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Posted on 06-16-2011
Millions of people work with computers every day, especially those in Edison Park. This article will explain simple principles that will help you create a safe and comfortable computer workstation.
There are basic design goals, to consider when setting up a computer workstation or performing computer-related tasks, such as sitting at your desk at work. To understand the best way to set up a computer workstation, it's helpful to understand the concept of neutral body positioning.
This is a comfortable working posture in which your joints are naturally aligned. Working with the body in a neutral position reduces stress and strain on the muscles, tendons, and skeletal system and reduces your risk of developing a musculoskeletal disorder (MSD).
Neutral Body Postures:
• Hands, wrists, and forearms are straight, in-line and roughly parallel to the floor.
• Head is level or bent slightly forward, forward facing, and balanced. Generally it is in-line with the torso.
• Shoulders are relaxed and upper arms hang normally at the side of the body.
• Elbows stay in close to the body and are bent between 90 and 120 degrees.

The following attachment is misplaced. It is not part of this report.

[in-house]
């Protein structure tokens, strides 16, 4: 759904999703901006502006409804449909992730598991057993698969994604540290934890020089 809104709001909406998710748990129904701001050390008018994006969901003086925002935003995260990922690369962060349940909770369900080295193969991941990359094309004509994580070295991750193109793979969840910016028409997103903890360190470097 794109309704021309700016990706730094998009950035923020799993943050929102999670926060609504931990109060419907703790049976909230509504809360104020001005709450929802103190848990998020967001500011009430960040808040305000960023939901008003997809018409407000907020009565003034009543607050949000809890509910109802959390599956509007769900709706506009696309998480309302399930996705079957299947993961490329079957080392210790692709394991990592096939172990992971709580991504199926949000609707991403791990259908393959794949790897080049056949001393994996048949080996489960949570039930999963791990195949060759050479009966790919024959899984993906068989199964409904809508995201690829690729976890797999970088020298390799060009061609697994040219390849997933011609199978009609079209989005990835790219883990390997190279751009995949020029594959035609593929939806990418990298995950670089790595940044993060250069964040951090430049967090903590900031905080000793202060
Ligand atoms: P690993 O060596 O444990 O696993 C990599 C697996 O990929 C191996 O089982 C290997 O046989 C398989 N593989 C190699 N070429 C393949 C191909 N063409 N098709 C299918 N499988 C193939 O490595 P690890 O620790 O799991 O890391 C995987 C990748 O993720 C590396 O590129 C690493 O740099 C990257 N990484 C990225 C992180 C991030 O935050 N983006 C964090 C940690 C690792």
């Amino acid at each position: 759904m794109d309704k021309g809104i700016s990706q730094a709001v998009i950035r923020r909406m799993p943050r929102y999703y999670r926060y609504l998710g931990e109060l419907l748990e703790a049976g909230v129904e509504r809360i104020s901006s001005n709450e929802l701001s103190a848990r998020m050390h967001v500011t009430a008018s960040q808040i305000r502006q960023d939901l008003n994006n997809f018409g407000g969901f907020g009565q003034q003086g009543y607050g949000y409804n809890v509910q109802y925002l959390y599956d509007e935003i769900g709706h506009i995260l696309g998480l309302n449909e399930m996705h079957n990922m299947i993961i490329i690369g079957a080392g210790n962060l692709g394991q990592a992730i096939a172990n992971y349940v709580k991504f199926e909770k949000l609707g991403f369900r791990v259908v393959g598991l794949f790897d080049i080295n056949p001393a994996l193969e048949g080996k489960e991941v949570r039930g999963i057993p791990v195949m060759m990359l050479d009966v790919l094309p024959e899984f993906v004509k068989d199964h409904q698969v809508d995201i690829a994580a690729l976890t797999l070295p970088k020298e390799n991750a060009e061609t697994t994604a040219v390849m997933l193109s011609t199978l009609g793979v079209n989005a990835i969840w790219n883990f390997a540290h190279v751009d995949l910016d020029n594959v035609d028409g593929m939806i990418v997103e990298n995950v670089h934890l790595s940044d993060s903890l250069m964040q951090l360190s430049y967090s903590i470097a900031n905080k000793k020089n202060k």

• Feet are fully supported by the floor or a footrest may be used if the desk height is not adjustable.
• Back is fully supported with appropriate lumbar support when sitting vertical or leaning back slightly.
• Thighs and hips are supported by a well-padded seat and generally parallel to the floor.
• Knees are about the same height as the hips with the feet slightly forward.
Regardless of how good your working posture is, working in the same position or sitting still for prolonged periods isn't healthy. Change your working position frequently throughout the day by: 1) making small adjustments to your chair or backrest; 2) stretching your fingers, hands, arms, and torso; and 3) standing and walking around for a few minutes periodically.
If you're still unsure if you're sitting correctly, come in to our Northwest side office and let Dr. Cynthia Seaman assess you!
SOURCE: The United States Department of Labor; photo from Integrated Safety Management, Berkeley Lab.
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